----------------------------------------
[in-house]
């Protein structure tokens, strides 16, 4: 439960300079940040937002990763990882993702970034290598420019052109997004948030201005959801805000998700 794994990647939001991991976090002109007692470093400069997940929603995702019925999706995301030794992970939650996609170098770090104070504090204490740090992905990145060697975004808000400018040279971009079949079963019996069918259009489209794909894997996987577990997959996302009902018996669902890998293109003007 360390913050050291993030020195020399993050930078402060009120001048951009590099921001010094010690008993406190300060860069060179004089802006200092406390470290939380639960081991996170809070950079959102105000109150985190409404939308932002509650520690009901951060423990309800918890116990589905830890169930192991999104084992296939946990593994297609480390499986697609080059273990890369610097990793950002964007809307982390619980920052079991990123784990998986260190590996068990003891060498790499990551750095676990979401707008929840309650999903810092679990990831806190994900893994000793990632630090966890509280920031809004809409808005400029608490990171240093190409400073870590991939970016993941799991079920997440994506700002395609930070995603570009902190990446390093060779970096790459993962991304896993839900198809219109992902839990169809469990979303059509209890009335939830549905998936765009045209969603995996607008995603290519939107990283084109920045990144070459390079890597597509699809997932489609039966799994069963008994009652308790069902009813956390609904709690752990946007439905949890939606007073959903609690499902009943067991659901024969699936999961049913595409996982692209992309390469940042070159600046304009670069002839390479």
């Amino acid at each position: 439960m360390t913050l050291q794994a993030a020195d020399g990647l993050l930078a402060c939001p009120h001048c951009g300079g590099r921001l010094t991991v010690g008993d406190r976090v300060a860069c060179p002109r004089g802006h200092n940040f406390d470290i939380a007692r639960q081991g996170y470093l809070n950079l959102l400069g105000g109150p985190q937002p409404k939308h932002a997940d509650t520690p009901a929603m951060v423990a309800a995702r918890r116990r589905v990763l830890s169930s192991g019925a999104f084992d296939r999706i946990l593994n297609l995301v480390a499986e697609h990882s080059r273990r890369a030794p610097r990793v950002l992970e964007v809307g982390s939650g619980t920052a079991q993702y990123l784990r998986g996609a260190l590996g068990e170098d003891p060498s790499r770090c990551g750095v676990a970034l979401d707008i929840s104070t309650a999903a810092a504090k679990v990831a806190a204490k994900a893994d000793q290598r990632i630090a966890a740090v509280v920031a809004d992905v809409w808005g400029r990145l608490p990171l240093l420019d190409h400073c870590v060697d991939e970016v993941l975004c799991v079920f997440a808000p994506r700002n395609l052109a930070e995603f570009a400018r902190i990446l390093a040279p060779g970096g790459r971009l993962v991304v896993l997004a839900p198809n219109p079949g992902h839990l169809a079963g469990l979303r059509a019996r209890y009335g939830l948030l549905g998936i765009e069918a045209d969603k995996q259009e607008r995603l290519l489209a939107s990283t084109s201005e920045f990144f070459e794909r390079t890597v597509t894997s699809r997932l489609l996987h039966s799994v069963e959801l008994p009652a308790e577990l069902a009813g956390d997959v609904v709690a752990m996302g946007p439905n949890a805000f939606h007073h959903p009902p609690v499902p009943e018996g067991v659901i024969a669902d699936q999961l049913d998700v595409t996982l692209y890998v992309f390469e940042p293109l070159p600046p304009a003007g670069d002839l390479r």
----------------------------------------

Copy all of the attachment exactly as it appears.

[in-house]
């Protein structure tokens, strides 16, 4: 439960300079940040937002990763990882993702970034290598420019052109997004948030201005959801805000998700 794994990647939001991991976090002109007692470093400069997940929603995702019925999706995301030794992970939650996609170098770090104070504090204490740090992905990145060697975004808000400018040279971009079949079963019996069918259009489209794909894997996987577990997959996302009902018996669902890998293109003007 360390913050050291993030020195020399993050930078402060009120001048951009590099921001010094010690008993406190300060860069060179004089802006200092406390470290939380639960081991996170809070950079959102105000109150985190409404939308932002509650520690009901951060423990309800918890116990589905830890169930192991999104084992296939946990593994297609480390499986697609080059273990890369610097990793950002964007809307982390619980920052079991990123784990998986260190590996068990003891060498790499990551750095676990979401707008929840309650999903810092679990990831806190994900893994000793990632630090966890509280920031809004809409808005400029608490990171240093190409400073870590991939970016993941799991079920997440994506700002395609930070995603570009902190990446390093060779970096790459993962991304896993839900198809219109992902839990169809469990979303059509209890009335939830549905998936765009045209969603995996607008995603290519939107990283084109920045990144070459390079890597597509699809997932489609039966799994069963008994009652308790069902009813956390609904709690752990946007439905949890939606007073959903609690499902009943067991659901024969699936999961049913595409996982692209992309390469940042070159600046304009670069002839390479």
């Amino acid at each position: 439960m360390t913050l050291q794994a993030a020195d020399g990647l993050l930078a402060c939001p009120h001048c951009g300079g590099r921001l010094t991991v010690g008993d406190r976090v300060a860069c060179p002109r004089g802006h200092n940040f406390d470290i939380a007692r639960q081991g996170y470093l809070n950079l959102l400069g105000g109150p985190q937002p409404k939308h932002a997940d509650t520690p009901a929603m951060v423990a309800a995702r918890r116990r589905v990763l830890s169930s192991g019925a999104f084992d296939r999706i946990l593994n297609l995301v480390a499986e697609h990882s080059r273990r890369a030794p610097r990793v950002l992970e964007v809307g982390s939650g619980t920052a079991q993702y990123l784990r998986g996609a260190l590996g068990e170098d003891p060498s790499r770090c990551g750095v676990a970034l979401d707008i929840s104070t309650a999903a810092a504090k679990v990831a806190a204490k994900a893994d000793q290598r990632i630090a966890a740090v509280v920031a809004d992905v809409w808005g400029r990145l608490p990171l240093l420019d190409h400073c870590v060697d991939e970016v993941l975004c799991v079920f997440a808000p994506r700002n395609l052109a930070e995603f570009a400018r902190i990446l390093a040279p060779g970096g790459r971009l993962v991304v896993l997004a839900p198809n219109p079949g992902h839990l169809a079963g469990l979303r059509a019996r209890y009335g939830l948030l549905g998936i765009e069918a045209d969603k995996q259009e607008r995603l290519l489209a939107s990283t084109s201005e920045f990144f070459e794909r390079t890597v597509t894997s699809r997932l489609l996987h039966s799994v069963e959801l008994p009652a308790e577990l069902a009813g956390d997959v609904v709690a752990m996302g946007p439905n949890a805000f939606h007073h959903p009902p609690v499902p009943e018996g067991v659901i024969a669902d699936q999961l049913d998700v595409t996982l692209y890998v992309f390469e940042p293109l070159p600046p304009a003007g670069d002839l390479r």